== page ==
In three research projects coordinated over the last eight years,4 I came across a high number of non-consensual episiotomies performed on the bodies of Mbyá-Guarani women that birthed in hospitals. The ‘cut,’ as the Mbyá call it, weakens them for the rest of their lives. There are many accounts from women who say they felt unable to work in the swidden after they gave birth to their children in these institutions. There are ever fewer ambojau va’e and an increasing need to seek support within the biomedical system. Once in hospital, the chance of getting ‘cut’ is high.

Episiotomies are indelible marks on the vaginas and spirits of Mbyá women, in most cases performed without their consent and without any biomedical justification, merely to ease the phase of expelling the baby. It is a difficult procedure to transform into statistical data since it is frequently absent from the medical records and, when registered, there is no way of identifying whether the woman ‘cut’ was Indigenous or, if she was, which collective she belonged to. The only means of accessing such information and turning episiotomies into numerical figures is by carrying out qualitative studies.

Through lengthy conversations based on relations of mutual trust, the ‘cuts’ have been transformed into numbers in the studies I have coordinated. This manual work aims to provide a statistical overview of what happens when Indigenous women give birth in hospitals. Over the last few years, with the help of Yva and Yva Mirim, two long-term Mbyá friends, I have participated in ‘embarrassed’ and reticent conversations, in both the Guarani-Mbyá language and Portuguese, during which I heard interlocutors let slip that they had indeed been ‘cut.’ As well as the frequent performance of episiotomies, another problem faced by Mbyá women in hospital is the impossibility of practicing the food restrictions and prescriptions needed during the period of childbirth.5 There is a virtual consensus that giving birth in the village keeps people strong and healthy. Women only give birth in hospital when there is no network of care in the village. A network of care is understood as a constant investment in bodies capable of giving birth from well before the postpartum period, not just something circumstantial and focused on the physiological process of labour.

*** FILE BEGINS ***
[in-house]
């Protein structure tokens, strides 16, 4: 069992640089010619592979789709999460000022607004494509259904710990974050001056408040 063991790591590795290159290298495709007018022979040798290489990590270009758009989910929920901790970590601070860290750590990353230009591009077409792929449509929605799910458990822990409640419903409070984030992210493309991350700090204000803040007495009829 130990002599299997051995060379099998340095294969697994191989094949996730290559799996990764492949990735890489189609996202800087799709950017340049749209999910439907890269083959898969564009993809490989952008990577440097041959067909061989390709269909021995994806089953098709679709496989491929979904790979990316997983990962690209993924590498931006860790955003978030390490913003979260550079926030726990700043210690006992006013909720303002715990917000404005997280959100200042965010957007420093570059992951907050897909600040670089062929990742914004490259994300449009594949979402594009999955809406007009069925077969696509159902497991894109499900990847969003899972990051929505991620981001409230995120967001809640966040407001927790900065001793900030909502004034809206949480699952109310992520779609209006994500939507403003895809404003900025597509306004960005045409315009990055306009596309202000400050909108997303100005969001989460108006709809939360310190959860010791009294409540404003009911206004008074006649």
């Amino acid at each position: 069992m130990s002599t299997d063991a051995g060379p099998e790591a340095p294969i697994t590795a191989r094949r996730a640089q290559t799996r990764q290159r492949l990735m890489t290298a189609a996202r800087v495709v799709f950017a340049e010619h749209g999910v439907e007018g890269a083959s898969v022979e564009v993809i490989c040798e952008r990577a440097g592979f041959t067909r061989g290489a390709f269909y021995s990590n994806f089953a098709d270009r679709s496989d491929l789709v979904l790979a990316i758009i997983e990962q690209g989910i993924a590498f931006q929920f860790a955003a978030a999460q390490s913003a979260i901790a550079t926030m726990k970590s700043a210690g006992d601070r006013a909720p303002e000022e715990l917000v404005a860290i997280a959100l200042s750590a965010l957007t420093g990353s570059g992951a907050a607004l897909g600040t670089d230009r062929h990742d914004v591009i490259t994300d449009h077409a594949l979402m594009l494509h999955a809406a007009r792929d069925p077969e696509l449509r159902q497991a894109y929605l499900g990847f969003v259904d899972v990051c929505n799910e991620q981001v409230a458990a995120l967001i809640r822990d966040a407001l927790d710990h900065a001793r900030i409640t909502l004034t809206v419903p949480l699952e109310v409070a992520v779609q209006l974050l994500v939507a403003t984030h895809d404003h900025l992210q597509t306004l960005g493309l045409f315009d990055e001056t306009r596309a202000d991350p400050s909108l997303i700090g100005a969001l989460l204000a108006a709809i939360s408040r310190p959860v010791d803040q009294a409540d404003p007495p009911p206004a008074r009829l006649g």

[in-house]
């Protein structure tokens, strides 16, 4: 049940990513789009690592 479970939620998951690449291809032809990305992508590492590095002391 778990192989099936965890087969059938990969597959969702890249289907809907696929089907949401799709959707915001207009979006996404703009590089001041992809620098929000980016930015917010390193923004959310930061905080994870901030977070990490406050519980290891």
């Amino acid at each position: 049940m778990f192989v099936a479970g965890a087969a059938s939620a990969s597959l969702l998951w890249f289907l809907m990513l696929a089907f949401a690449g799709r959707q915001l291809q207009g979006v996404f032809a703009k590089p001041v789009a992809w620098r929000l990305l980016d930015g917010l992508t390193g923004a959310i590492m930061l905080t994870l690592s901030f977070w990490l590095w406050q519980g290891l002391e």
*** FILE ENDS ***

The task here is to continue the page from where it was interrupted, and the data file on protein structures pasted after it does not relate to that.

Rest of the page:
Yva holds her grandchild a few minutes after being born from birthing at Pará Roké Teko’a. Image by Everton Gomes Karaí

A number of variables undoubtedly contribute to determining whether a birth occurs in hospital or in the village. In the case of the villages that I know and have worked in, the biomedical teams of the Special Secretariat for Indigenous Health (SESAI), who provide care locally, are very enthusiastic about births taking place among kin (when a woman births in the village, she is surrounded by relatives.). They provide prenatal care and guide the pregnant women, recognising their own understandings of health, but do not attempt to influence where the childbirth takes place so long as there is no medical recommendation for a hospital birth. This does not necessarily happen among other indigenous collectives and regions of Brazil.

As well as the hospital births caused by limited possibilities for Mbyá care in the villages, a large number of girls and young women are being medicated with hormonal contraceptives. In most cases they receive them through injections, available at the health posts. As the Mbyá women say, their bodies have become ‘swollen’. Some are still advised and cared for by elder women when they want to avoid becoming pregnant, which involves consuming specific teas and taking the recommended precautions. However, most women turn to hormonal contraceptives for closely connected reasons: in many circumstances they have no access to the knowledge of elder women in their kinship networks and if they do, the access to plant vitalities that once worked as contraceptives in Mbyá understanding is now limited or non-existent.